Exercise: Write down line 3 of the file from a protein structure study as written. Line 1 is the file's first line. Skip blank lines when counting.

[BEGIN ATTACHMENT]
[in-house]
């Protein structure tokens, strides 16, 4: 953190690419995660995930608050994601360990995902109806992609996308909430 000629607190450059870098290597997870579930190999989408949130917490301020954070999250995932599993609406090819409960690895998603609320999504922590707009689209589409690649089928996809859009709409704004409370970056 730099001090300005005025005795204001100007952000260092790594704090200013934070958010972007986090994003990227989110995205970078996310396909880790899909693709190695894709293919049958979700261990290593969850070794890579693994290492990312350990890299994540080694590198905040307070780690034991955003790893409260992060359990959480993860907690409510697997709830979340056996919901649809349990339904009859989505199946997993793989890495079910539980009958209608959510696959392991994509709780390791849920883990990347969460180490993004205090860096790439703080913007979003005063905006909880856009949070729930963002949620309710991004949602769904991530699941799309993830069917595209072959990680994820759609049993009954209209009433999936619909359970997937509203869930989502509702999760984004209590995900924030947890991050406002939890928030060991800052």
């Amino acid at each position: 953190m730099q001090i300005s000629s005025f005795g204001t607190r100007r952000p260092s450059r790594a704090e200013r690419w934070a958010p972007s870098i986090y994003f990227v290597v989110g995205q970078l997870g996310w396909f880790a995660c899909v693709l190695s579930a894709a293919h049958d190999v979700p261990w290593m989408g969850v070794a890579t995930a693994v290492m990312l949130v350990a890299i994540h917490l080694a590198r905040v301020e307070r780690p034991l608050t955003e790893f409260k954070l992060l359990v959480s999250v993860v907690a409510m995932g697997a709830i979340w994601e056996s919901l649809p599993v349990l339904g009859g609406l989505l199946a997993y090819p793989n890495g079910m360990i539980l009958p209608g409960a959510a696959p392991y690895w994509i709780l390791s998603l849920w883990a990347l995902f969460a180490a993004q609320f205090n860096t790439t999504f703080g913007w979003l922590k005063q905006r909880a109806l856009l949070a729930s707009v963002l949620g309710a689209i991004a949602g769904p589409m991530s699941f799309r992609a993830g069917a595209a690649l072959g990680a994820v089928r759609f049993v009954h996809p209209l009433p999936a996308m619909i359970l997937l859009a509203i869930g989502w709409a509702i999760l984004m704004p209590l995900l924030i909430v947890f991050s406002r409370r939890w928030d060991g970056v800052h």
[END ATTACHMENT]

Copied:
């Amino acid at each position: 953190m730099q001090i300005s000629s005025f005795g204001t607190r100007r952000p260092s450059r790594a704090e200013r690419w934070a958010p972007s870098i986090y994003f990227v290597v989110g995205q970078l997870g996310w396909f880790a995660c899909v693709l190695s579930a894709a293919h049958d190999v979700p261990w290593m989408g969850v070794a890579t995930a693994v290492m990312l949130v350990a890299i994540h917490l080694a590198r905040v301020e307070r780690p034991l608050t955003e790893f409260k954070l992060l359990v959480s999250v993860v907690a409510m995932g697997a709830i979340w994601e056996s919901l649809p599993v349990l339904g009859g609406l989505l199946a997993y090819p793989n890495g079910m360990i539980l009958p209608g409960a959510a696959p392991y690895w994509i709780l390791s998603l849920w883990a990347l995902f969460a180490a993004q609320f205090n860096t790439t999504f703080g913007w979003l922590k005063q905006r909880a109806l856009l949070a729930s707009v963002l949620g309710a689209i991004a949602g769904p589409m991530s699941f799309r992609a993830g069917a595209a690649l072959g990680a994820v089928r759609f049993v009954h996809p209209l009433p999936a996308m619909i359970l997937l859009a509203i869930g989502w709409a509702i999760l984004m704004p209590l995900l924030i909430v947890f991050s406002r409370r939890w928030d060991g970056v800052h």